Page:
Acute Care Transitions to Skilled Nursing Facilities
Skilled Nursing is defined by CMS as nursing and therapy care that can only be safely and effectively performed by, or under the supervision of, professionals or technical personnel.2 To qualify for these specialized services, beneficiaries must meet criteria set by CMS.
“Roughly 40% of Medicare beneficiaries are discharged to a post-acute setting, with roughly half of these to a SNF, which is a nursing home (or distinct part of a nursing home) devoted to providing skilled nursing care or rehabilitation services”.3
The goal of the providers, in the Hospital and SNF settings, is to improve the patient’s health status for a lower (less costly) level of care, and to decrease the patient’s length of stay. With these goals in mind, healthcare leaders emphasize educating staff on appropriate care-transitioning workflows and elements.
Given that discharges from acute inpatient to SNF make up 20% of all Medicare discharges, rehospitalizations from SNFs are costing CMS billions of dollars a year. Policymakers want acute and post-acute care entities to be accountable for readmission rates by provisioning reimbursements based on their ability to manage this metric. This can be a challenge for SNFs when the primary patient population consists of older adults with major comorbidities. This is why health systems and value-based care organizations are aligning with SNFs to create networks of high-performing SNFs that can encourage care coordination strategies between the hospital and SNF care settings. There is evidence that discharge to a SNF with a strong linkage to the hospital is associated with lower readmission rates.4, 5
Take California as an example of healthcare spending (Figure 2). Figure 2 below shows readmission rates (admission to hospital 30 days post-discharge) across post-acute care settings for the entire year of 2020 in California. The diagnosis related groups (DRGs) examined in the figure are three diagnoses following which readmissions are potentially avoidable per CMS:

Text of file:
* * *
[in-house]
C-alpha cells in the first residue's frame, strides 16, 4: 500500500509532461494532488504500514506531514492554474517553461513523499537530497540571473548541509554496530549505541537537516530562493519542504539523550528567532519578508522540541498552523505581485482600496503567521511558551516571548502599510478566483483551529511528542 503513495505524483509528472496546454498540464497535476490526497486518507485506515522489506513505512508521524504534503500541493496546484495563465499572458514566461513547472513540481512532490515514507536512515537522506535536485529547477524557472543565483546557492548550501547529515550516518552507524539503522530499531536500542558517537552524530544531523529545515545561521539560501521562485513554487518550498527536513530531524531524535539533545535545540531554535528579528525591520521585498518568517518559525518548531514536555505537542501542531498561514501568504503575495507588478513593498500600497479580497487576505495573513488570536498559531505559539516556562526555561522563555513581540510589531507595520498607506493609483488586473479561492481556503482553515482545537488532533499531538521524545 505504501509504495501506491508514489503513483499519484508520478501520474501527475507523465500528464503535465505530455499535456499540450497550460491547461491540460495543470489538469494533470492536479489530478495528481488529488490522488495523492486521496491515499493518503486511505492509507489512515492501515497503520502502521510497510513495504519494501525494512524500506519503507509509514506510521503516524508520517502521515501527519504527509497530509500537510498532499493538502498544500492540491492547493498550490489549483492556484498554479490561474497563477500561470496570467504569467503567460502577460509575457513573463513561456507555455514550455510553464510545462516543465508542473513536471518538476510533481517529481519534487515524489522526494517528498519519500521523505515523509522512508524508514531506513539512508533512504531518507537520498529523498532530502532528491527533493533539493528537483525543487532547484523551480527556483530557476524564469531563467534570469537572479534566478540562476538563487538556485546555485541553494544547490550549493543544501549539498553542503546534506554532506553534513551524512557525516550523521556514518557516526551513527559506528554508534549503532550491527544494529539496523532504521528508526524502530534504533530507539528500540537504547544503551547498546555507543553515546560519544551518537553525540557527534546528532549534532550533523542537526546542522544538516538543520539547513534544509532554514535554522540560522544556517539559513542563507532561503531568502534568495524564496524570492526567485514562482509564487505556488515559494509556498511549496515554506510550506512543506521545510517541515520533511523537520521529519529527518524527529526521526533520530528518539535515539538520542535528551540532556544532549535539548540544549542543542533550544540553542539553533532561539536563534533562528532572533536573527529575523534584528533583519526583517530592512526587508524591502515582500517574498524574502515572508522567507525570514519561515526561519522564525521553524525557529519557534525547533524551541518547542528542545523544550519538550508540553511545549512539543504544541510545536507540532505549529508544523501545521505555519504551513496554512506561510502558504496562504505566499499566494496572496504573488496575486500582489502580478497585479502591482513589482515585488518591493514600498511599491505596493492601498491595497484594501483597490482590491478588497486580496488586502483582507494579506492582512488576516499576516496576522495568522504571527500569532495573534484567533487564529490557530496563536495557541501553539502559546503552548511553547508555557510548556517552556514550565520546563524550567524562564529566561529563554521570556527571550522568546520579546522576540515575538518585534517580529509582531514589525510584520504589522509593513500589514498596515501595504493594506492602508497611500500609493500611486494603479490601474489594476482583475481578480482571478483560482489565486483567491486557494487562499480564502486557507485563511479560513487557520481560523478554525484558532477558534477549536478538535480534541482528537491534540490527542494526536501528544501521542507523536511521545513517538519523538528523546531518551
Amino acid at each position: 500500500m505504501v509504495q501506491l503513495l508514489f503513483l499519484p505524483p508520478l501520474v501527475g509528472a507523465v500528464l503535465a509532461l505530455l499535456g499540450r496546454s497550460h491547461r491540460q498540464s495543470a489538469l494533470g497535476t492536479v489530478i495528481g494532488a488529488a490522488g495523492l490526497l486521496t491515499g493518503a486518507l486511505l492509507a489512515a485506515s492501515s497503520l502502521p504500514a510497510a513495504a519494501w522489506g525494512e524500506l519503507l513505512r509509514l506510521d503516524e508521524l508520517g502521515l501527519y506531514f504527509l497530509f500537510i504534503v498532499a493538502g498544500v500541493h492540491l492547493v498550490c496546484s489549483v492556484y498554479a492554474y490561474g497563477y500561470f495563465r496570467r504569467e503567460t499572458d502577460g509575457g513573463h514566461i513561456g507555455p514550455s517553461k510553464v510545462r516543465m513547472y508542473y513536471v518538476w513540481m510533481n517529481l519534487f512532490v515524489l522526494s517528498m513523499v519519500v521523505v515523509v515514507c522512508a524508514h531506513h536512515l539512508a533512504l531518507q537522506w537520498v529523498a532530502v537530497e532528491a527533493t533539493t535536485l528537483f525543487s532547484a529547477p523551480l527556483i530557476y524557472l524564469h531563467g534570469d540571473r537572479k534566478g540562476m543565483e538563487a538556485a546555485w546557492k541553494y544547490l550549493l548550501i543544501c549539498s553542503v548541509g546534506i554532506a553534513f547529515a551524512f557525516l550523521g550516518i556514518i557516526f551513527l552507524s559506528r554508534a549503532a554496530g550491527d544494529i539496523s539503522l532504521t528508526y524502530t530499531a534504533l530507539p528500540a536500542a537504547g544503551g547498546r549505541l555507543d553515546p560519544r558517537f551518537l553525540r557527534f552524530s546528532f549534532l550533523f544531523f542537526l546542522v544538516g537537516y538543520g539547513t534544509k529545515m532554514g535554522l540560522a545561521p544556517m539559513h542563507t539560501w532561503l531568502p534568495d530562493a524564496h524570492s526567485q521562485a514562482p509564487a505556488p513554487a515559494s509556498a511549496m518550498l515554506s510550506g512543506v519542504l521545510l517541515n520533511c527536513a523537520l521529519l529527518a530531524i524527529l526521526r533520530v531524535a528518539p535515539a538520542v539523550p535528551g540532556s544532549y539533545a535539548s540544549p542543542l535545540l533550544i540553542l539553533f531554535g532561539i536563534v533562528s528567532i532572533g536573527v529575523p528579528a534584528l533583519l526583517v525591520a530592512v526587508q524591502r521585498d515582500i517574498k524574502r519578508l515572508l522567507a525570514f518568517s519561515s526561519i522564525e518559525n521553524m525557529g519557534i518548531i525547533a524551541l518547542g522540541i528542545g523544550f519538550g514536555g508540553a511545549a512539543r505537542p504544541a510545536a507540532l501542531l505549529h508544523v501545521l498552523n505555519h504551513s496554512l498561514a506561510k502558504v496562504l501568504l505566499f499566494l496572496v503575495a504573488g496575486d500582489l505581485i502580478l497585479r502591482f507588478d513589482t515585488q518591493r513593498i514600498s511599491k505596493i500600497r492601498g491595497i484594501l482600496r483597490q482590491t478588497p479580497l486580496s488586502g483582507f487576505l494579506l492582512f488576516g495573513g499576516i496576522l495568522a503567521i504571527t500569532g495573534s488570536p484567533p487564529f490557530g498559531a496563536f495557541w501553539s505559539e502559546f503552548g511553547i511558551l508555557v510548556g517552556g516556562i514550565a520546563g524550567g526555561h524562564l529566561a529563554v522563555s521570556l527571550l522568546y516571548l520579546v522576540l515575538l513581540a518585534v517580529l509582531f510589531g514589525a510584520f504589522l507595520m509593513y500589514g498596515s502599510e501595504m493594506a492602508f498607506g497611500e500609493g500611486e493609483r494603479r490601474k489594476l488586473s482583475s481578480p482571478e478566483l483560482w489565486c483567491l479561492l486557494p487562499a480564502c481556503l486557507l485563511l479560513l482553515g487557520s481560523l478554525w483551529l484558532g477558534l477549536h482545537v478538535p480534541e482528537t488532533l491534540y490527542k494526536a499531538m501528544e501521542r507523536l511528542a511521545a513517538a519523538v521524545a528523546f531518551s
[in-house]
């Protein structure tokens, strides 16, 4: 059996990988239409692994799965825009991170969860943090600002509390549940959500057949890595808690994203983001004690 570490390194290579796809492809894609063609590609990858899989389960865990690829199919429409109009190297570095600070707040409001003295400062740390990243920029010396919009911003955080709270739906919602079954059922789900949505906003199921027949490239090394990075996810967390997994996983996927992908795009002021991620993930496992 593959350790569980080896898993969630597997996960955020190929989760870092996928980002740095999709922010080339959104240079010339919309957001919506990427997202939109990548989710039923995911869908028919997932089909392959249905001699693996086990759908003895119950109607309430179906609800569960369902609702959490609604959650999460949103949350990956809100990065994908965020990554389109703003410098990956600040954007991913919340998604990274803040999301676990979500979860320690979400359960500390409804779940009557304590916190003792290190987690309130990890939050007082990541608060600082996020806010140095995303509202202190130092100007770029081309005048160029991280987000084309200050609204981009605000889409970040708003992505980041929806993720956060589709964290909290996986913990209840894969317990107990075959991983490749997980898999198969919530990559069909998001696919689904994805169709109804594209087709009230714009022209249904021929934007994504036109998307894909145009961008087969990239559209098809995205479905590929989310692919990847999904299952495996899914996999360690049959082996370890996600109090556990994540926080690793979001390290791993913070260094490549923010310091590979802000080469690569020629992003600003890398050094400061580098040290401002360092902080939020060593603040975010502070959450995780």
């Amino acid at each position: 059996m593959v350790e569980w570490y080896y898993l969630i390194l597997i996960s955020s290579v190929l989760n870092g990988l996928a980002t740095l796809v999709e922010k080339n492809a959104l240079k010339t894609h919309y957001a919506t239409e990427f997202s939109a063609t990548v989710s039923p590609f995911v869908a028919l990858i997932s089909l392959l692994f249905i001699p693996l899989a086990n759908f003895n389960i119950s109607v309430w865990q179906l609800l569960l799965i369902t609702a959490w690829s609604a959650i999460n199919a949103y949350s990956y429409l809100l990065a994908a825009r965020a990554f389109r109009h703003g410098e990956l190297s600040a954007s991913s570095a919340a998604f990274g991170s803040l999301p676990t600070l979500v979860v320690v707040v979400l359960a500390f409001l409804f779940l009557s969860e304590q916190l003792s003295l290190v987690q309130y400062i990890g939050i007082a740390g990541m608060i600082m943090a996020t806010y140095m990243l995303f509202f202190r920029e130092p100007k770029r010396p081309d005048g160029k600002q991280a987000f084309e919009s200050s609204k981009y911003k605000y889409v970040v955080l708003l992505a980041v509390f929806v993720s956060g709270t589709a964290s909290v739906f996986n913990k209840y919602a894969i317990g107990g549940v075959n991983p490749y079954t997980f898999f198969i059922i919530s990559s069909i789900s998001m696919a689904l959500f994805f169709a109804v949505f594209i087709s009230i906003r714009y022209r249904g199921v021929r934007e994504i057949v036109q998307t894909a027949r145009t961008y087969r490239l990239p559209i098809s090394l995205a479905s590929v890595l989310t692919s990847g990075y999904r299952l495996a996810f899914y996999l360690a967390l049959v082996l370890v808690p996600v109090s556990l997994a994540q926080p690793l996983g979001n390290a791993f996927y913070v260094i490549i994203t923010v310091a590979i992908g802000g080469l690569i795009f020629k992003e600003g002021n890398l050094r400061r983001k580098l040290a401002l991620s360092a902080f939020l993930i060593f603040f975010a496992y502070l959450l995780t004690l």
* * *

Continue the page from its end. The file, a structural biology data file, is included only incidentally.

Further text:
- Coronary Bypass with major comorbidity – DRG 235
- Major Hip and Knee replacement major comorbidity- DRG 469
- Simple Pneumonia with major comorbidity – DRG 193
In one of the most populated states in terms of Medicare beneficiaries, the SNFs accumulated one of the highest number of episodes, highest number of readmission rates, and the highest amount of total allowed spend in the year.
Care Coordination Data for Beneficiaries in California with Major Comorbidities
Fill out the form above to access our live data dashboard outlining these metrics across Texas, California, and Florida for three different diagnoses.
Patient Driven Payment Model
CMS has made changes to the way they reimburse SNFs by instituting Pay-Per-Performance Initiatives like the Patient Driven Payment Model (PDPM). The goal of this model is to deliver appropriate SNF services based on patient need rather than the volume of care provided. Due to this approach, emphasis has been placed on the assessment of patients when they are transitioned to a SNF. Assessments occur every quarter from admission and are submitted through a minimum data set (MDS) to CMS and will determine how much SNFs are reimbursed. This model challenges SNFs to provide the appropriate amount of care which will prevent over- or under-delivering therapy services.
In order to keep up with the regulations of this payment system, CareJourney has been collecting data and strategizing ways to display quality metrics around PDPM so that members are prepared to make business decisions based on quality measures that drive patient-centered care for SNFs and the management of care for high risk complex adults.
Improving Post-Acute Care Coordination to Reduce Readmissions
Reducing preventable readmissions is critical because they are associated with adverse events, higher healthcare costs and most importantly, deleterious effects on quality of life.6, 7 Care coordination strategies to reduce preventable admissions can include: